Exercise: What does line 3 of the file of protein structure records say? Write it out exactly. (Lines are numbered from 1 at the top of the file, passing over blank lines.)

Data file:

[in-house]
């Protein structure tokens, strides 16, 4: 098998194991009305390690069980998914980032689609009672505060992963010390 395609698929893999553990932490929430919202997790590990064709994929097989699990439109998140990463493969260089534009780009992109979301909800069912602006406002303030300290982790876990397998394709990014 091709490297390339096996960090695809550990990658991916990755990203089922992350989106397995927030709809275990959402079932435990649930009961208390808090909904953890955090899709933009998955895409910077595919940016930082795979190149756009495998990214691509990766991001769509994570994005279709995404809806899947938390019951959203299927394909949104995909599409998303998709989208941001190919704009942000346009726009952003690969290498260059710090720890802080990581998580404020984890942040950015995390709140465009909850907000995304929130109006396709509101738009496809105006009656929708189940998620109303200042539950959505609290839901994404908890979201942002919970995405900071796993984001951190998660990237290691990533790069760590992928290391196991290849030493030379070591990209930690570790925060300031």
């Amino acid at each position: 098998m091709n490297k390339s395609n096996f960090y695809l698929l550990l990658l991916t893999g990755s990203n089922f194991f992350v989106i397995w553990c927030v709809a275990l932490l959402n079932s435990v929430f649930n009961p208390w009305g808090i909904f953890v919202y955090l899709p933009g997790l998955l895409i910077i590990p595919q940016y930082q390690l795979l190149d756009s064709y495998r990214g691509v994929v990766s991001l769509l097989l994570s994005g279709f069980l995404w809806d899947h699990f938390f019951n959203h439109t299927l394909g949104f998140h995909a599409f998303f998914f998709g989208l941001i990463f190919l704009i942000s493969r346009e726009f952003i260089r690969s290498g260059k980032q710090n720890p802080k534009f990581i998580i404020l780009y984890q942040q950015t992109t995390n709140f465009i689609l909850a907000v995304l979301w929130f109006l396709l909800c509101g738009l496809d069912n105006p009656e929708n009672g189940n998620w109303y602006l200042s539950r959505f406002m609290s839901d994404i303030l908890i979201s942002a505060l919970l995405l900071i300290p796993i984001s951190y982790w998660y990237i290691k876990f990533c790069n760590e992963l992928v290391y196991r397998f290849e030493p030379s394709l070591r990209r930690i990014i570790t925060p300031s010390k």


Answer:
């Amino acid at each position: 098998m091709n490297k390339s395609n096996f960090y695809l698929l550990l990658l991916t893999g990755s990203n089922f194991f992350v989106i397995w553990c927030v709809a275990l932490l959402n079932s435990v929430f649930n009961p208390w009305g808090i909904f953890v919202y955090l899709p933009g997790l998955l895409i910077i590990p595919q940016y930082q390690l795979l190149d756009s064709y495998r990214g691509v994929v990766s991001l769509l097989l994570s994005g279709f069980l995404w809806d899947h699990f938390f019951n959203h439109t299927l394909g949104f998140h995909a599409f998303f998914f998709g989208l941001i990463f190919l704009i942000s493969r346009e726009f952003i260089r690969s290498g260059k980032q710090n720890p802080k534009f990581i998580i404020l780009y984890q942040q950015t992109t995390n709140f465009i689609l909850a907000v995304l979301w929130f109006l396709l909800c509101g738009l496809d069912n105006p009656e929708n009672g189940n998620w109303y602006l200042s539950r959505f406002m609290s839901d994404i303030l908890i979201s942002a505060l919970l995405l900071i300290p796993i984001s951190y982790w998660y990237i290691k876990f990533c790069n760590e992963l992928v290391y196991r397998f290849e030493p030379s394709l070591r990209r930690i990014i570790t925060p300031s010390k």